Setting good habits in your 30s is key to a healthy future for young women

Alicia Vitarelli Image
Thursday, January 4, 2024
Setting good habits in your 30s is key to a healthy future for women
Setting good habits in your 30s is key to a healthy future for women

CONSHOHOCKEN, Pennsylvania (WPVI) -- Many of us focus on our health come January. All this month, we'll detail important steps women can take to be "Well Ahead" through the years.

For women in their 30s, it's time to set good habits.

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"The 30s is really a time that I see women coming in, really starting to think more about their long-term health and looking at things from a preventative standpoint," says Dr. Christine Marschilok of Main Line Health Conshohocken.

Thirty-nine-year-old Mandy Konowitch is a pretty typical single mom.

"My son plays for two baseball teams," notes Konowitch. "My daughter has a very extensive social life, so I feel like I'm Ubering everywhere. She also dances twice a week."

There's also a full-time job.

But after a bout with non-Hodgkins lymphoma a few years ago, Konowitch made her health a priority, too.

"So I saw how much time I missed with my kids," says Konowitch.

Dr. Marschilok says a primary care doctor can help busy women like Konowitch get on a track for long-term health.

The first step is taking a detailed family history.

"We can identify things that somebody might be at risk for," says Dr. Marschilok.

Next, a check on current habits:

"Are you active, do you like to exercise? What do you like to do? The types of food people are eating, how their stress level is, their social connections," she notes.

"At least half of all heart disease in the U.S. is related to lifestyle. And so starting that conversation at a younger age is really important," says Dr. Marschilok.

She says 30 minutes of moderate exercise five times a week, plus two days of strength training counters the decline in bone density and muscle mass which starts in the 30s.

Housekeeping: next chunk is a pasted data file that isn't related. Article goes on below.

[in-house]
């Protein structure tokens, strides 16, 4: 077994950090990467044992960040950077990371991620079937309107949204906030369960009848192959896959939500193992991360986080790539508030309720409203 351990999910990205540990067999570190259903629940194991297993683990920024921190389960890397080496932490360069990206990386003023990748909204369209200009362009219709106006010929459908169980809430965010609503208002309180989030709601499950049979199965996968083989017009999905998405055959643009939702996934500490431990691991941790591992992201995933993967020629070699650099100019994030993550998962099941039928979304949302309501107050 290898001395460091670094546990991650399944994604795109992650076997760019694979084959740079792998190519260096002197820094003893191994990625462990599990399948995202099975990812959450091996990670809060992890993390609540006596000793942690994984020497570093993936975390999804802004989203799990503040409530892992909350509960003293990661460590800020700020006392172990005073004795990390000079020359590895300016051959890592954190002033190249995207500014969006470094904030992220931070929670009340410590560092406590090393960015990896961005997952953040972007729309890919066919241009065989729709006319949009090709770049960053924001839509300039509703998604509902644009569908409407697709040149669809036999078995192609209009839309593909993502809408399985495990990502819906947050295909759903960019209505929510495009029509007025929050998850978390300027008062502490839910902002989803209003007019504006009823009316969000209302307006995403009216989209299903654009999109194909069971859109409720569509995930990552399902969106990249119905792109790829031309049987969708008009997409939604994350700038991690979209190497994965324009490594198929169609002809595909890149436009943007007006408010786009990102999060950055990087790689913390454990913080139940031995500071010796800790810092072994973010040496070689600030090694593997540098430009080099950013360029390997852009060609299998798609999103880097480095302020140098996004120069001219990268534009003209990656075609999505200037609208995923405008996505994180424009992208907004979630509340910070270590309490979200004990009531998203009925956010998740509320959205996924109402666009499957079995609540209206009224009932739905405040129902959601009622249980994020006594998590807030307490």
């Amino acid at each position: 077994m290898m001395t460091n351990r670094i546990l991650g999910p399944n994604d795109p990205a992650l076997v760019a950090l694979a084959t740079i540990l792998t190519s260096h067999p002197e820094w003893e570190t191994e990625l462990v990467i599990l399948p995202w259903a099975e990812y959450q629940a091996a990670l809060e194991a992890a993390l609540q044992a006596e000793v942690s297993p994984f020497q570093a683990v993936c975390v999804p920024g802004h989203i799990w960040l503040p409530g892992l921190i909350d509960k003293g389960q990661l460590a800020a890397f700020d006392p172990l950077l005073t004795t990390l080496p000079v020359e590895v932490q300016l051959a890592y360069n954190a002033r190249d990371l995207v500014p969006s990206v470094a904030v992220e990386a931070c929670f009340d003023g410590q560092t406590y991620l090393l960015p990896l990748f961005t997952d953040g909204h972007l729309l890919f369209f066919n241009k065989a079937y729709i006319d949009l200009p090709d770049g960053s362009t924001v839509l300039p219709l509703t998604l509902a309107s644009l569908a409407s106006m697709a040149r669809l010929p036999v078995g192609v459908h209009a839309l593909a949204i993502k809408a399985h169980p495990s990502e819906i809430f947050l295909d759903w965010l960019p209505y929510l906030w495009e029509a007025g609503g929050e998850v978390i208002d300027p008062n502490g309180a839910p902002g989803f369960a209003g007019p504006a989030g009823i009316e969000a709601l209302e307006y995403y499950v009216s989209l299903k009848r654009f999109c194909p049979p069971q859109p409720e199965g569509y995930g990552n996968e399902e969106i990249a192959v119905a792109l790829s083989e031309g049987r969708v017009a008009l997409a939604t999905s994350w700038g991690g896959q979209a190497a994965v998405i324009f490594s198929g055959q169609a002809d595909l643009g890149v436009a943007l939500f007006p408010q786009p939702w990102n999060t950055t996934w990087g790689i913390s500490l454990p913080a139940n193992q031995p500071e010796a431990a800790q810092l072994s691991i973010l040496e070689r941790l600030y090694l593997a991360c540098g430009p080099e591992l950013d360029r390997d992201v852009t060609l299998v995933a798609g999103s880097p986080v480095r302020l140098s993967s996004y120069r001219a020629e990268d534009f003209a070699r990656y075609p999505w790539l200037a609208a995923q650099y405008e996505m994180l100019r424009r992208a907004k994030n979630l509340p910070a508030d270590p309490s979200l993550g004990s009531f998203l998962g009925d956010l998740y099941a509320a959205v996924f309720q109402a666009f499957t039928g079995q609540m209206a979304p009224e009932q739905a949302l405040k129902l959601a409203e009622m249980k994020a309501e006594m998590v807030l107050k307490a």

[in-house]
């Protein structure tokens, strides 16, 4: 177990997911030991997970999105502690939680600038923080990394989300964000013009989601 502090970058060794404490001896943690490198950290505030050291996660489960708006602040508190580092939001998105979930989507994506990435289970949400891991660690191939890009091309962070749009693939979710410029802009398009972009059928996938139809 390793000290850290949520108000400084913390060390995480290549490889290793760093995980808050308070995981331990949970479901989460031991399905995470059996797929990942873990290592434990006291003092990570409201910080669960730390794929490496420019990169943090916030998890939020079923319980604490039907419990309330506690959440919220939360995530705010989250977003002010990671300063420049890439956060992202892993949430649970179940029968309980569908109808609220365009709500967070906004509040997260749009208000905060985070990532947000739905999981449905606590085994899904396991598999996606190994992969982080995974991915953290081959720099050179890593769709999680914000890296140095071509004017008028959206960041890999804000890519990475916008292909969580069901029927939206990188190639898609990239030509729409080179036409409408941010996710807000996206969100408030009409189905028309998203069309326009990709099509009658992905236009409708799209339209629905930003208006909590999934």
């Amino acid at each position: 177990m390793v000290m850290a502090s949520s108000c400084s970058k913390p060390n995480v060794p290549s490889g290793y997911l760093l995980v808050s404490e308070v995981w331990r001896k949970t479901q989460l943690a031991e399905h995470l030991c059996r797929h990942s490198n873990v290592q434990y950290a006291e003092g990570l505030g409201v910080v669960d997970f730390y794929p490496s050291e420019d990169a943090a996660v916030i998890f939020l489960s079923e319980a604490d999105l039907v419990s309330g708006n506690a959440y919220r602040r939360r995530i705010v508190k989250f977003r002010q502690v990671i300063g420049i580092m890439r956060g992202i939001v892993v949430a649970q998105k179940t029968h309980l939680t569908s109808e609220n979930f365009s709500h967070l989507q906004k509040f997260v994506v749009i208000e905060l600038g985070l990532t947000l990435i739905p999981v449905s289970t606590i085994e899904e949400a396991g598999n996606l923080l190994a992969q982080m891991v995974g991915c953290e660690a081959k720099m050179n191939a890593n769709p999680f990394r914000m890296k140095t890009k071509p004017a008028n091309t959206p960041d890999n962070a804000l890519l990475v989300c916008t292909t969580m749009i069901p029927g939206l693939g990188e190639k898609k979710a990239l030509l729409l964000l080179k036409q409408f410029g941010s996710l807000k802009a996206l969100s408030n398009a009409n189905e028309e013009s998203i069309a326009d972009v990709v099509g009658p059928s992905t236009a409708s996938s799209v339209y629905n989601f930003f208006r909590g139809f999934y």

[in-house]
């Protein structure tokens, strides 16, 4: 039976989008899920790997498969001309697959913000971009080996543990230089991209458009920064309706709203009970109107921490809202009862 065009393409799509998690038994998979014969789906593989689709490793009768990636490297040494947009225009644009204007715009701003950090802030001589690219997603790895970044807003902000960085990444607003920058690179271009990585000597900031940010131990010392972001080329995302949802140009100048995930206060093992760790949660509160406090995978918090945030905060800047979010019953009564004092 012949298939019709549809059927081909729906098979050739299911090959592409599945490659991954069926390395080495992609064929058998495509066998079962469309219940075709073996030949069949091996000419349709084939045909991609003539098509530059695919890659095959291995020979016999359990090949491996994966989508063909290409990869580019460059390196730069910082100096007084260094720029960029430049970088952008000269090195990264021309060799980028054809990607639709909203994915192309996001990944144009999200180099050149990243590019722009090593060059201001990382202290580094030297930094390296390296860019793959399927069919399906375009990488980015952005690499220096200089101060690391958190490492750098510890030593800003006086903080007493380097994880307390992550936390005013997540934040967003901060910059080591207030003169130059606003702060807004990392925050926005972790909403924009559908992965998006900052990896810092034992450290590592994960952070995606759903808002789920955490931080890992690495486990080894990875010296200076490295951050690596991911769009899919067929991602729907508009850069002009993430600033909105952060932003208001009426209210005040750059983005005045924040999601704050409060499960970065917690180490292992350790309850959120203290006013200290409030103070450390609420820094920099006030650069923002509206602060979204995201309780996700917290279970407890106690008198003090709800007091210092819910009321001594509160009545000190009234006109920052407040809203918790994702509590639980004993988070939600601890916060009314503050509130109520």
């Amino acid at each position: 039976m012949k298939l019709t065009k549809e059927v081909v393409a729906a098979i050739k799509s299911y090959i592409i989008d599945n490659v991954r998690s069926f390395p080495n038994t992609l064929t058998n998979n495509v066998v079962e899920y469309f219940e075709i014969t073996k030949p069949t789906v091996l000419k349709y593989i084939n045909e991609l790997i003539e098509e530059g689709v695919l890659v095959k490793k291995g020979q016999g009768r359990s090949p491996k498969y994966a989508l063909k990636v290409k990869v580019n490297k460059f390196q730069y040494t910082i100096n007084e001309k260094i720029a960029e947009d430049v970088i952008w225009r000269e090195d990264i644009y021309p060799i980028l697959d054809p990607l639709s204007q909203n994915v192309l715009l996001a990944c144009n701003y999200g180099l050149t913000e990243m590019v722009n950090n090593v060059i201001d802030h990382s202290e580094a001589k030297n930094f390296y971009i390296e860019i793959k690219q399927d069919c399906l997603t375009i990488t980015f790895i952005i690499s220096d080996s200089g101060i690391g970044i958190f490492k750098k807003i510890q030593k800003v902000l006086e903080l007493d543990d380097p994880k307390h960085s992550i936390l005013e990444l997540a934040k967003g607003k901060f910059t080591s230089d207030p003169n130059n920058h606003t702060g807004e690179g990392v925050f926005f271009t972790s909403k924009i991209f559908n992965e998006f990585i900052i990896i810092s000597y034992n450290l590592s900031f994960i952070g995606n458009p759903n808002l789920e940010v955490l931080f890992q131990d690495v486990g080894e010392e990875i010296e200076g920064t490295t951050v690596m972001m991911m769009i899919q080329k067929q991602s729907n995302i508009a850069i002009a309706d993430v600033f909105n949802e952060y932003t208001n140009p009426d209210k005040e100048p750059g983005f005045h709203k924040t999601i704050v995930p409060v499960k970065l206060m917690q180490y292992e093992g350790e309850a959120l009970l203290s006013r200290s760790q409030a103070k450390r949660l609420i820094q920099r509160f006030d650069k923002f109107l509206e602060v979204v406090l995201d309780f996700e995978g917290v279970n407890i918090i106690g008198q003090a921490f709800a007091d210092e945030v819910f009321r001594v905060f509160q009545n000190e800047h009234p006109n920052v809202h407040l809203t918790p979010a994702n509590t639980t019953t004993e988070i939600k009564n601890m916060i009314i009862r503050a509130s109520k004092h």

"People who have better muscle strength will have, will have less joint issues and can have less injuries," she says.

She says sleep is often an issue for women in their 30s. Good quality sleep can head off heart disease, diabetes, weight gain, depression, and fatigue.

Some don't get enough, while others have sleep interruptions or insomnia.

Konowitch can relate, "I was the person that would stay up late, wake up super early, cram everything into the day, and never sit down and relax."

But she no longer cheats on sleep.

Dr. Marschilok says getting TVs out and making the bedroom a comfortable, dark, cool place to sleep can often help.

Konowitch's not only sleeping more, she's not letting stress get the best of her.

"I take a breather, I focus on me, whatever it needs to be, whether it's 20 minutes by myself reading or listening to music, or just sitting in my car listening to a podcast," she says.

Dr. Marschilok says the 30s is also a good time to adjust the diet.

"Really focus on having a plant-forward diet that is low in processed food, low in added sugar and trying to avoid a lot of red meat," the doctor says.

And, "anytime you cook at home is going to be way healthier than when you eat out or get something on the go," she says.

Konowitch found that intermittent fasting helped curb her tendency to binge eat. She's overeating less and has lost nearly 30 pounds.

And she gets as much activity with the kids as possible so they develop good habits, too.

"I love when we're at the shore of the summer, we can ride our bikes together, we can walk, you know, just get outside," she says.